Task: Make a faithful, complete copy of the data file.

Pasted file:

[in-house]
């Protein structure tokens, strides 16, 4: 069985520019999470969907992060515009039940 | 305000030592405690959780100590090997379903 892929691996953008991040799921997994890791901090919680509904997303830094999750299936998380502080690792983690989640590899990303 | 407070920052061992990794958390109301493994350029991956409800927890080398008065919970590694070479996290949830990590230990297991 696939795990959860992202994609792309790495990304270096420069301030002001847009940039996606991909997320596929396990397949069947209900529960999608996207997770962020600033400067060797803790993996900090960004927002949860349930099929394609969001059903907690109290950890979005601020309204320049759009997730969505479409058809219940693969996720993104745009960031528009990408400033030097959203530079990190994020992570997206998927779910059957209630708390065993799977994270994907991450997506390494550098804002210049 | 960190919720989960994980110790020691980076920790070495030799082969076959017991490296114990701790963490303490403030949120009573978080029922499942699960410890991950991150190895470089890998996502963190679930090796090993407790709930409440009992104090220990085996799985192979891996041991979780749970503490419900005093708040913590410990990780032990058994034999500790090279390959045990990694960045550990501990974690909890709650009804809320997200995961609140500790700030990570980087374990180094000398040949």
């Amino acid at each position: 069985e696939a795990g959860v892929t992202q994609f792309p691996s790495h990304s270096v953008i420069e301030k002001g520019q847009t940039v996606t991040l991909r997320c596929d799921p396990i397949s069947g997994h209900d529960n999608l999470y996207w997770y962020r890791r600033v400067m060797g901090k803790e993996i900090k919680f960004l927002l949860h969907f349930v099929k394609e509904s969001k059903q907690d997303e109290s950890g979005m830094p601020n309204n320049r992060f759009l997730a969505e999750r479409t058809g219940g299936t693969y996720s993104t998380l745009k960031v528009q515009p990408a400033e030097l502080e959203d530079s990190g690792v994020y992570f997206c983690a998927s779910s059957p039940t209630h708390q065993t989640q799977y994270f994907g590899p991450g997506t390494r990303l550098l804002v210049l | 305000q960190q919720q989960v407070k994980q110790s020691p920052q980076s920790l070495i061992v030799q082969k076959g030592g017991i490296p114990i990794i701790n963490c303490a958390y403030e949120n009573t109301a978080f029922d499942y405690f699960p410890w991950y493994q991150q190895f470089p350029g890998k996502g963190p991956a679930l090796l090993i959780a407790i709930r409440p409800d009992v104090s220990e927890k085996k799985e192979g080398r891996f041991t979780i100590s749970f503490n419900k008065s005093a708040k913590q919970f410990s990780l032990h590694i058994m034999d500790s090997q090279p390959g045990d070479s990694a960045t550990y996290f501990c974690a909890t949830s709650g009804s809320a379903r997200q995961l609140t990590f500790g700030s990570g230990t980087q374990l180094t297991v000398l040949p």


[in-house]
């Protein structure tokens, strides 16, 4: 069985520019999470969907992060515009039940 | 305000030592405690959780100590090997379903 892929691996953008991040799921997994890791901090919680509904997303830094999750299936998380502080690792983690989640590899990303 | 407070920052061992990794958390109301493994350029991956409800927890080398008065919970590694070479996290949830990590230990297991 696939795990959860992202994609792309790495990304270096420069301030002001847009940039996606991909997320596929396990397949069947209900529960999608996207997770962020600033400067060797803790993996900090960004927002949860349930099929394609969001059903907690109290950890979005601020309204320049759009997730969505479409058809219940693969996720993104745009960031528009990408400033030097959203530079990190994020992570997206998927779910059957209630708390065993799977994270994907991450997506390494550098804002210049 | 960190919720989960994980110790020691980076920790070495030799082969076959017991490296114990701790963490303490403030949120009573978080029922499942699960410890991950991150190895470089890998996502963190679930090796090993407790709930409440009992104090220990085996799985192979891996041991979780749970503490419900005093708040913590410990990780032990058994034999500790090279390959045990990694960045550990501990974690909890709650009804809320997200995961609140500790700030990570980087374990180094000398040949």
């Amino acid at each position: 069985e696939a795990g959860v892929t992202q994609f792309p691996s790495h990304s270096v953008i420069e301030k002001g520019q847009t940039v996606t991040l991909r997320c596929d799921p396990i397949s069947g997994h209900d529960n999608l999470y996207w997770y962020r890791r600033v400067m060797g901090k803790e993996i900090k919680f960004l927002l949860h969907f349930v099929k394609e509904s969001k059903q907690d997303e109290s950890g979005m830094p601020n309204n320049r992060f759009l997730a969505e999750r479409t058809g219940g299936t693969y996720s993104t998380l745009k960031v528009q515009p990408a400033e030097l502080e959203d530079s990190g690792v994020y992570f997206c983690a998927s779910s059957p039940t209630h708390q065993t989640q799977y994270f994907g590899p991450g997506t390494r990303l550098l804002v210049l | 305000q960190q919720q989960v407070k994980q110790s020691p920052q980076s920790l070495i061992v030799q082969k076959g030592g017991i490296p114990i990794i701790n963490c303490a958390y403030e949120n009573t109301a978080f029922d499942y405690f699960p410890w991950y493994q991150q190895f470089p350029g890998k996502g963190p991956a679930l090796l090993i959780a407790i709930r409440p409800d009992v104090s220990e927890k085996k799985e192979g080398r891996f041991t979780i100590s749970f503490n419900k008065s005093a708040k913590q919970f410990s990780l032990h590694i058994m034999d500790s090997q090279p390959g045990d070479s990694a960045t550990y996290f501990c974690a909890t949830s709650g009804s809320a379903r997200q995961l609140t990590f500790g700030s990570g230990t980087q374990l180094t297991v000398l040949p």